When Concord initially planned to build an airport, the news was met with mixed reactions, but many were against the project.
Former Concord Mayor Scott Padgett described it as the most controversial topic in Cabarrus County at the time, for more than a decade, from the mid-1980s into the 1990s.
“This area, a lot of people didn’t want it because they feared what the airport would do to their community — noise, traffic, property value and everything else,” Padgett said. “I understand their fears, but what they understand now is that if we didn’t have an airport, we’d have thousands of houses out here, which would have been a bigger issue.”
Officials broke ground on the airport in 1992, and then opened the doors in November 1994.
Padgett, who served 16 years as mayor and six more on the City Council, was just one strong, influential voice that ignited and continued the growth of Concord Regional Airport.
After 25 years, the airport is continuing its expansion.
The city celebrated the airport with a special ceremony Monday for its 25th anniversary. The name of the airport now is officially Concord-Padgett Regional Airport, after the former longtime mayor, and the city is working to place new signs along Interstate 85.
The airport unveiled a new logo, a new symbol of the airport, on Aviation Drive in Concord.
On Monday, city and airport leaders talked about the history of the airport, honored those who made it happen and shared their excitement for the future.
A video tribute highlighted stories of “determination, courage, resilience and economic impact that the airport has had over the past 25 years and the journeys that are yet to come.”
Padgett, who was Concord’s mayor from 2001 to 2017 and was on the City Council from 1995 to 2001, recognized those “unsung heroes” who gave the airport life, even when many residents were against it.
“One of my main goals has been to recognize unsung heroes, and there are a lot of them here today, and some of them are unfortunately deceased,” Padgett said. “I spent several weeks, since I knew we were going to have the anniversary, to give credit to folks who deserve it.”
The airport was originally planned to be built in Gastonia, but city leaders blinked, and for some political reason, didn’t want the airport anymore.
Concord leaders stepped in, had a feasibility study done and started the process of bringing the airport to the city.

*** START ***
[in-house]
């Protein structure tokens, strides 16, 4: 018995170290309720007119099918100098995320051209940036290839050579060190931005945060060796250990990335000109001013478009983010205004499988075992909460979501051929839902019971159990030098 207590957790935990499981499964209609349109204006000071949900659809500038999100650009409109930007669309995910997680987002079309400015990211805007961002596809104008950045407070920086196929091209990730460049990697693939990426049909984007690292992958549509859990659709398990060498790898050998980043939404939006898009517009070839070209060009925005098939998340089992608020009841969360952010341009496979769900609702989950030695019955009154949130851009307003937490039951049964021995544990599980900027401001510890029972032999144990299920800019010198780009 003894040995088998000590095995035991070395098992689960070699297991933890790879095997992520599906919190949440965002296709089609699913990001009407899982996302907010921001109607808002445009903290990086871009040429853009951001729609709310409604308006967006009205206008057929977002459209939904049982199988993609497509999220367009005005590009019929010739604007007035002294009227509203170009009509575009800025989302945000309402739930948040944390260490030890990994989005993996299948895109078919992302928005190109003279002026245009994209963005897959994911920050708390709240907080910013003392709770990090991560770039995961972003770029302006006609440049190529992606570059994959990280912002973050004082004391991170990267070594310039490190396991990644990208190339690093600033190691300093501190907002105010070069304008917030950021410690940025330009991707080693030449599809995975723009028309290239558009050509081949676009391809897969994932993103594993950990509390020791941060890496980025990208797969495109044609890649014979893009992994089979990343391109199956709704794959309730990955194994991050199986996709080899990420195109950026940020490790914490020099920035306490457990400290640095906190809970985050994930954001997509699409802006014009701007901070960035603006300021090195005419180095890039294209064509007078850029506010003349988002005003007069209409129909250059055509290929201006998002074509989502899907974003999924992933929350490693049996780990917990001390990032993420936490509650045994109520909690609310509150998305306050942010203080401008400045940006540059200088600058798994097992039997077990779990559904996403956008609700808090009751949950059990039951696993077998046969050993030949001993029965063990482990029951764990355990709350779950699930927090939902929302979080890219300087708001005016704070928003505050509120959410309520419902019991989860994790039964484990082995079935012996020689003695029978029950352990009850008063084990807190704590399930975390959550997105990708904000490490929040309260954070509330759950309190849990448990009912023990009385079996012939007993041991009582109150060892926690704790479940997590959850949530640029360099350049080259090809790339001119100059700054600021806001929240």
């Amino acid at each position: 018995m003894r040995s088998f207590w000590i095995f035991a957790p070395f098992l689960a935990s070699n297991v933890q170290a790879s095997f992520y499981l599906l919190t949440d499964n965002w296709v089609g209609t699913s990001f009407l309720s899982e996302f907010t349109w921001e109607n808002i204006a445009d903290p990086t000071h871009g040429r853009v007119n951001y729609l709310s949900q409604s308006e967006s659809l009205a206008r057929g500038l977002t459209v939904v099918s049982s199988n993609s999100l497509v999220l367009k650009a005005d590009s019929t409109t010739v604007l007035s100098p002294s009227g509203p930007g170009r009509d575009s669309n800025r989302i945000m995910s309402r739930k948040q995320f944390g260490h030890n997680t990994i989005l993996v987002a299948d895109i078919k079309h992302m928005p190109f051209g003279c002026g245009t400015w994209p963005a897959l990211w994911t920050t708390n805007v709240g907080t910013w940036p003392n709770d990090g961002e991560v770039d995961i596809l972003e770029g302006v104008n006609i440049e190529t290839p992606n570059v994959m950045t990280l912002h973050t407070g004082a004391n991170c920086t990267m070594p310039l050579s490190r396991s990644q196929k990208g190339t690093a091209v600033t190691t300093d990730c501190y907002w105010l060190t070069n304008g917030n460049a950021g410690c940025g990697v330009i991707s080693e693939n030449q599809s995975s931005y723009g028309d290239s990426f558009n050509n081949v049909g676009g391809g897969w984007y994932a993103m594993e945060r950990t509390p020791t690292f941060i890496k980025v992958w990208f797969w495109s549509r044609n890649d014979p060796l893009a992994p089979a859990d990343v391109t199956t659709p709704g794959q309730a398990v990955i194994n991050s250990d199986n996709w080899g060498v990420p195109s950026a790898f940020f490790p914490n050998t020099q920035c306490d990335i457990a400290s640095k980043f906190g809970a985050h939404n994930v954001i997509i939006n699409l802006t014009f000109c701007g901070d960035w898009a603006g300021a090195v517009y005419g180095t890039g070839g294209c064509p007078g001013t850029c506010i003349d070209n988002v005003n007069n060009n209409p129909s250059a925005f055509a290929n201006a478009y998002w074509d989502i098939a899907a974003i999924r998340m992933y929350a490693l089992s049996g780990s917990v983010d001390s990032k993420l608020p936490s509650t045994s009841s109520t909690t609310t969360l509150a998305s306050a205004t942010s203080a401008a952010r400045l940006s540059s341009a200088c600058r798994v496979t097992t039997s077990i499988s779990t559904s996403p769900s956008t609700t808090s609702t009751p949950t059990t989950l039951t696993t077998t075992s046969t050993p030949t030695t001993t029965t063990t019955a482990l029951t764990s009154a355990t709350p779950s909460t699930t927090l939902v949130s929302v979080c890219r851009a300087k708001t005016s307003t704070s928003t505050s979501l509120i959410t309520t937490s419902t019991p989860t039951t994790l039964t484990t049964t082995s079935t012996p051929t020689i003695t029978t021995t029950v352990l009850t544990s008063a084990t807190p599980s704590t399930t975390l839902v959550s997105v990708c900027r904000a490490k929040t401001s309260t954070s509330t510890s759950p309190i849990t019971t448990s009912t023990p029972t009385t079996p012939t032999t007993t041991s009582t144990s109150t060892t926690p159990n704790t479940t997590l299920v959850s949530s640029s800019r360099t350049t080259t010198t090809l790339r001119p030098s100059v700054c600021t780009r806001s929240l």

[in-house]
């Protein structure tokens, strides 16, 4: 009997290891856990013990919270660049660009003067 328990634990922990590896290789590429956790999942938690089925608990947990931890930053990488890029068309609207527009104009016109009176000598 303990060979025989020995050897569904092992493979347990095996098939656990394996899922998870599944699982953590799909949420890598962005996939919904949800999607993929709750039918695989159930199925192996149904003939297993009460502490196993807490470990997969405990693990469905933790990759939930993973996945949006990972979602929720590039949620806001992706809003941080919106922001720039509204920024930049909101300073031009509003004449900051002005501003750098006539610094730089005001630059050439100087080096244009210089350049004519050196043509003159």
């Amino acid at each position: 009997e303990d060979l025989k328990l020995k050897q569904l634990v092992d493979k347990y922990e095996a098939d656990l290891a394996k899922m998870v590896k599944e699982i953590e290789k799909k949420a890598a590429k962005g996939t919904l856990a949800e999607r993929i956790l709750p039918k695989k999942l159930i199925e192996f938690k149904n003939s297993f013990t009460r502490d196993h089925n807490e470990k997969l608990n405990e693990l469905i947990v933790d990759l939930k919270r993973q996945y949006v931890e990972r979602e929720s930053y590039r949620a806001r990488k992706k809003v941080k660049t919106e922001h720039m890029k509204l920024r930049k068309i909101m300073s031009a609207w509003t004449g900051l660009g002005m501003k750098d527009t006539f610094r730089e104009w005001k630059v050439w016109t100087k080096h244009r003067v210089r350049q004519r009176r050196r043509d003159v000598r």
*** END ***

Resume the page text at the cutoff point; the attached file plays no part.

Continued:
Padgett said several people on the City Council were instrumental, including Jim Dorton, Frank Dush, Alfred Brown and Jim Fisher.
“They had courage and weren’t afraid to take a chance,” Padgett said. “They knew how to deal with controversy and do the right thing.”
In 25 years, more than $85 million has been invested in facilities at the 750-acre airport. The airport has many hangars for commercial and private use, is a home for NASCAR teams and three flight schools, has a tax value between $139 million to $150 million and has 180 airplanes based at the airport.
The airport introduced commercial flights through Allegiant Airlines in 2013, and it has continued to grow.
In its first year flying commercial, the airport had 613 passengers. This year, the airport is projected to have 190,000 passengers.
It just added its seventh destination last week, to West Palm Beach, Florida. There are six flights that go to Florida and another that lands in New Orleans.
“City Council and city manager leaders, they made those investments,” said city of Concord Aviation Director Dirk Vanderleest. “It was a risk on everybody’s part. One of the biggest risks was getting Allegiant Airlines here. This has been a huge investment.
“The airline is out to make money. If they don’t make money, they pull out of markets. This has been a very good market for them. It’s great access to other locations within Florida.”
In the future, Concord-Padgett Regional Airport has funds to build more hangars and add more destinations.
“I think there is going to be a lot of growth from commercial, along with adding more hangars so we can increase our general aviation programs here,” Concord Mayor Bill Dusch said.